Biting flies come out in droves during the summer months, and the hungry pests pose a particular risk for horses. Horse flies, deer flies, and biting midges see our horses as a tempting buffet. They swarm their faces, backs, and bellies looking for a good place to feast. They leave behind painful bites, and sometimes those bites spread deadly diseases.
Fly control is a priority for every horse owner, and it's also something we struggle with. There are ways to minimize flies at your barn, and some horse owners are turning to a more creative solution. A study shows that a zebra's stripes could be the key to protecting horses from biting flies.
Why Do Zebras Have Stripes?
Scientists have multiple theories as to why zebras have stripes. Some say the black and white pattern helps keep the equids cool in scorching temperatures, and others credit the stripes with being good camouflage. The real reason could be a combination of several benefits, but there's not enough evidence to give us a definitive answer.
A study published in PLOS One, however, shows zebra stripes could have evolved to protect the species from biting flies. It also suggests that same concept can be used to protect horses and other animals.
For the study, researchers observed three captive zebras and nine monochromatically colored horses in adjacent fields in Britain. Horseflies are an annual problem for the area, and researchers were looking for how the flies responded to the different groups of animals.
From a distance, it looked like the flies were equally interested in both the zebras and the horses. Researchers could see swarms of flies around both groups.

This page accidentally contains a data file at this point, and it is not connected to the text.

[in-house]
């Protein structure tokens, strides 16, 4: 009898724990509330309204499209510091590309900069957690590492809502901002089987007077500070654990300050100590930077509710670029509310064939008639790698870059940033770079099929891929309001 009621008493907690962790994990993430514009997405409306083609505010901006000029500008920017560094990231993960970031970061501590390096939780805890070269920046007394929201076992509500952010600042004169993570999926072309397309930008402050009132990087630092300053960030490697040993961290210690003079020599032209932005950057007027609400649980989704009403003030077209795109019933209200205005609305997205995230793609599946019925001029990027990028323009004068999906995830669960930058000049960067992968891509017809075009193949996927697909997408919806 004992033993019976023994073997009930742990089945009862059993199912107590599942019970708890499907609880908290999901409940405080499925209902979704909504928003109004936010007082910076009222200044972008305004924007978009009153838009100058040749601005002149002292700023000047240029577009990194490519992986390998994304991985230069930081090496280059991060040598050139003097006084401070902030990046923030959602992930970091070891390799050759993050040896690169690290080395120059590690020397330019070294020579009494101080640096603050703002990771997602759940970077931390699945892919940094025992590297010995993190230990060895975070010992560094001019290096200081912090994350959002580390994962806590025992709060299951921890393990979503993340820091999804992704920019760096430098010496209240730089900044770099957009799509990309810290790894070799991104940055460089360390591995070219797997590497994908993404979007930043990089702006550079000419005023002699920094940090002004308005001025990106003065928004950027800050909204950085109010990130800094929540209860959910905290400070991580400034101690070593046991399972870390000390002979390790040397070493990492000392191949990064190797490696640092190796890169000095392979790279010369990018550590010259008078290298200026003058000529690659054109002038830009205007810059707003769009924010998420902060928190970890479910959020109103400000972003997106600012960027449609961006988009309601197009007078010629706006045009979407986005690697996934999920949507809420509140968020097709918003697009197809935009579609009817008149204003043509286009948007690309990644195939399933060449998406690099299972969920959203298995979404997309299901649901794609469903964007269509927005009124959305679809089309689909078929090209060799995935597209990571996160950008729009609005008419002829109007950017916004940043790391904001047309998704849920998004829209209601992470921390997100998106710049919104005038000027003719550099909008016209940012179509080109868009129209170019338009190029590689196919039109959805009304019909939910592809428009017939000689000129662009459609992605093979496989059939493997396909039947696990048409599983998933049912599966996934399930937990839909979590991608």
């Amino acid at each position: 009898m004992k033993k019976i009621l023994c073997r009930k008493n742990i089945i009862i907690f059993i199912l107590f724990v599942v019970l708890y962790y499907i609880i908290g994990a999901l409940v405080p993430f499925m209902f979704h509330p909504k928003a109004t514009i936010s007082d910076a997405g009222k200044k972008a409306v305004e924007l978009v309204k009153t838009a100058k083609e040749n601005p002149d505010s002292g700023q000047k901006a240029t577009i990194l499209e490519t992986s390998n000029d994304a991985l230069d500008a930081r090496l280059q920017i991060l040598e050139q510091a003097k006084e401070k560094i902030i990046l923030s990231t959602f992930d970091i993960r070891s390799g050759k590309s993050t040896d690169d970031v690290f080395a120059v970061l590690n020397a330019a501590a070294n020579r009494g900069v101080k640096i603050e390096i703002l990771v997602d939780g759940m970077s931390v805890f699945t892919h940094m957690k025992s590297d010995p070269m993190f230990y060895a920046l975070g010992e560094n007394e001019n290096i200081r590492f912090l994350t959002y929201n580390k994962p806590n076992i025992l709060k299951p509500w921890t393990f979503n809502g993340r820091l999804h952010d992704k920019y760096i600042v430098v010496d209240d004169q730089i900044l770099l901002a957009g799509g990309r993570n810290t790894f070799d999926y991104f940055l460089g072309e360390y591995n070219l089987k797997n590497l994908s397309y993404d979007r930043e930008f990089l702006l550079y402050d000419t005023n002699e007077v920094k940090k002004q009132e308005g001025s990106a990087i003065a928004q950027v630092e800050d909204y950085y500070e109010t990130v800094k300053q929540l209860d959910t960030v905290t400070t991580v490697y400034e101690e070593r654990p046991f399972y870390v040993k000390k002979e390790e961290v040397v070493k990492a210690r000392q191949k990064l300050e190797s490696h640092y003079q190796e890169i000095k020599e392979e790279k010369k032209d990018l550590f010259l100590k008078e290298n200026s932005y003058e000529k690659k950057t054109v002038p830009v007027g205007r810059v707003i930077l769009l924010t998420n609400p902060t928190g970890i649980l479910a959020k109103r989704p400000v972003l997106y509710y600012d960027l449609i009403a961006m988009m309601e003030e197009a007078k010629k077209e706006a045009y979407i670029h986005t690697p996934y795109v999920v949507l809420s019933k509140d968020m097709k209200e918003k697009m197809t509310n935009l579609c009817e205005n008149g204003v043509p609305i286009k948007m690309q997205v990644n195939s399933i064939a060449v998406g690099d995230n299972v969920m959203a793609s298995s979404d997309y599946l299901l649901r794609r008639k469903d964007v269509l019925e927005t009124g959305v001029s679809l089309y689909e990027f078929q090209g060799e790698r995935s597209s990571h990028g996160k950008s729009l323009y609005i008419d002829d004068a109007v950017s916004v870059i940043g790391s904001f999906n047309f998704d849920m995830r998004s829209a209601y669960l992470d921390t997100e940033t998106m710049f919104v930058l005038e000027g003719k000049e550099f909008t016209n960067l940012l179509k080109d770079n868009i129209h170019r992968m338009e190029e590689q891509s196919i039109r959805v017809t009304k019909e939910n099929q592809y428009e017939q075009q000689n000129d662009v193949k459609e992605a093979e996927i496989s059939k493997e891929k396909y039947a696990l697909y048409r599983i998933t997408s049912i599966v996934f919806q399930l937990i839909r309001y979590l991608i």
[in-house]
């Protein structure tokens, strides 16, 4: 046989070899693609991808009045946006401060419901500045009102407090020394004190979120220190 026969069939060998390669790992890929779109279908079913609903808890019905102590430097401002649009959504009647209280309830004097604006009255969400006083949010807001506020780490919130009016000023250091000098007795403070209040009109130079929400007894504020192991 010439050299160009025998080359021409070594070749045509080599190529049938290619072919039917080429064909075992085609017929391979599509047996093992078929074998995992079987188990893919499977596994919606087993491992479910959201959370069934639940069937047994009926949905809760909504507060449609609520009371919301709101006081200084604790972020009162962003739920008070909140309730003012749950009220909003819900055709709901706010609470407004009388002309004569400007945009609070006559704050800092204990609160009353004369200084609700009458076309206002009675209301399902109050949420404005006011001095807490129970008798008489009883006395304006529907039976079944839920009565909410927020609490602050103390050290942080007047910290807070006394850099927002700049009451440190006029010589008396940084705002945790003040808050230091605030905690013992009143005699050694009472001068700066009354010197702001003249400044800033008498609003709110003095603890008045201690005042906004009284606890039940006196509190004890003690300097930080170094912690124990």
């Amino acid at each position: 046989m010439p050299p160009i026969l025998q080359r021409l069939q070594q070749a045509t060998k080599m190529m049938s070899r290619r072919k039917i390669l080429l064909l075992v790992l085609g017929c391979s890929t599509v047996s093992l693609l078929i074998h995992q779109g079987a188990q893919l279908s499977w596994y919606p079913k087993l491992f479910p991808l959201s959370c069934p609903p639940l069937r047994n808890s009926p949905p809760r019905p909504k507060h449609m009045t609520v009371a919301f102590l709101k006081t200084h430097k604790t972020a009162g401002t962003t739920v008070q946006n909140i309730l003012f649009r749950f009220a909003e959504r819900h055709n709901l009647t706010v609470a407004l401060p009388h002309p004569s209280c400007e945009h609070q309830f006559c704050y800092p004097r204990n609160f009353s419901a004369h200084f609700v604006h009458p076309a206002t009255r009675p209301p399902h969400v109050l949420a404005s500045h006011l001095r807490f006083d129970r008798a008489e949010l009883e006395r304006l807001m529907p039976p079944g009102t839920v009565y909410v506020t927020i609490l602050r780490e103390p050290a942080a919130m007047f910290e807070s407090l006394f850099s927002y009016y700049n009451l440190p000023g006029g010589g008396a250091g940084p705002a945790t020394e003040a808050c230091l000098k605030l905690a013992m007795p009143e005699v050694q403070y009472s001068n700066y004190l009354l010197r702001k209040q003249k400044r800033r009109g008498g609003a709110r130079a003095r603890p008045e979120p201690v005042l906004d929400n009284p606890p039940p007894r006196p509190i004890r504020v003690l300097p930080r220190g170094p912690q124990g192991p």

With a closer look, however, they discovered something interesting. The flies swarming the zebras seemed to get confused when they attempted to go in for a bite. Researchers observed that the flies failed to slow down and either missed the zebra altogether or bumped into the skin and fell away.
During 5.3 hours of observation, the three zebras didn't receive a single fly bite. The flying pests buzzed by their ears and swarmed above their bodies, but they didn't get close enough to bite.
In the next field over, the uncovered horses weren't as lucky. Biting flies got to them 239 times in 11 hours of observation.
To continue the study, researchers also covered horses in coats—one black, one white, and one with zebra stripes. In a 30-minute time frame, over 60 flies touched down on the horses with the solid black and solid white coats. At that same time, only five flies landed on the horses dressed in stripes.
From these observations, researchers theorize that a zebra's trademark stripes deter flies at a close range. They're still not sure why it happens, but their findings show zebra stripes could help horse owners protect their horses from biting flies.
With this encouraging evidence, many horse owners have invested in zebra-striped fly sheets. The stripes are an added defense to protect horses from bites and prevent the spread of disease.
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h/t: Science Mag